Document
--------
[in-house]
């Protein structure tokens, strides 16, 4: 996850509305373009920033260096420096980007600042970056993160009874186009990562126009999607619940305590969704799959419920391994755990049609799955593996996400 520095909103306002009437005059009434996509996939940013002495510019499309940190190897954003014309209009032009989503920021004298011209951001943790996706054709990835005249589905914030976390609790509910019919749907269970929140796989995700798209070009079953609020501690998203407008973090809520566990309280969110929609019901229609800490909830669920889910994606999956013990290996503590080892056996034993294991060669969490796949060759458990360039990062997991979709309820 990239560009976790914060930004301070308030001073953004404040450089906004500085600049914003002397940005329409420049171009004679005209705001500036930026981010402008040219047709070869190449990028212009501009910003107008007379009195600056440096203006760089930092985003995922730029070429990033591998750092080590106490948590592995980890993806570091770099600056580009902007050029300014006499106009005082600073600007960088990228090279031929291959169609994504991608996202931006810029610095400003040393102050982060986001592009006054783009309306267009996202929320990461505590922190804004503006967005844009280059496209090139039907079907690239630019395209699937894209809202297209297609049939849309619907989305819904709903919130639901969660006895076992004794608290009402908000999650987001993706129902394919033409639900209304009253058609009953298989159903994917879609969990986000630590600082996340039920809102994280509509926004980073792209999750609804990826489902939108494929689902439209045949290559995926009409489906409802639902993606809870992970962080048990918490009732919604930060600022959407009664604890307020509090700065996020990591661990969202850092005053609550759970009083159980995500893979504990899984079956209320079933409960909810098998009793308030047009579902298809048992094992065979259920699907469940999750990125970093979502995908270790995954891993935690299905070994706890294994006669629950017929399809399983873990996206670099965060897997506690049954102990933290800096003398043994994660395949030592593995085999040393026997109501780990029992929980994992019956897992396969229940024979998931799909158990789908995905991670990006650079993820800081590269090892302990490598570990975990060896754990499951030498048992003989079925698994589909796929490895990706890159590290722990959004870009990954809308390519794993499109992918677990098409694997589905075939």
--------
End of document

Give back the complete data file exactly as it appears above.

[in-house]
């Protein structure tokens, strides 16, 4: 996850509305373009920033260096420096980007600042970056993160009874186009990562126009999607619940305590969704799959419920391994755990049609799955593996996400 520095909103306002009437005059009434996509996939940013002495510019499309940190190897954003014309209009032009989503920021004298011209951001943790996706054709990835005249589905914030976390609790509910019919749907269970929140796989995700798209070009079953609020501690998203407008973090809520566990309280969110929609019901229609800490909830669920889910994606999956013990290996503590080892056996034993294991060669969490796949060759458990360039990062997991979709309820 990239560009976790914060930004301070308030001073953004404040450089906004500085600049914003002397940005329409420049171009004679005209705001500036930026981010402008040219047709070869190449990028212009501009910003107008007379009195600056440096203006760089930092985003995922730029070429990033591998750092080590106490948590592995980890993806570091770099600056580009902007050029300014006499106009005082600073600007960088990228090279031929291959169609994504991608996202931006810029610095400003040393102050982060986001592009006054783009309306267009996202929320990461505590922190804004503006967005844009280059496209090139039907079907690239630019395209699937894209809202297209297609049939849309619907989305819904709903919130639901969660006895076992004794608290009402908000999650987001993706129902394919033409639900209304009253058609009953298989159903994917879609969990986000630590600082996340039920809102994280509509926004980073792209999750609804990826489902939108494929689902439209045949290559995926009409489906409802639902993606809870992970962080048990918490009732919604930060600022959407009664604890307020509090700065996020990591661990969202850092005053609550759970009083159980995500893979504990899984079956209320079933409960909810098998009793308030047009579902298809048992094992065979259920699907469940999750990125970093979502995908270790995954891993935690299905070994706890294994006669629950017929399809399983873990996206670099965060897997506690049954102990933290800096003398043994994660395949030592593995085999040393026997109501780990029992929980994992019956897992396969229940024979998931799909158990789908995905991670990006650079993820800081590269090892302990490598570990975990060896754990499951030498048992003989079925698994589909796929490895990706890159590290722990959004870009990954809308390519794993499109992918677990098409694997589905075939």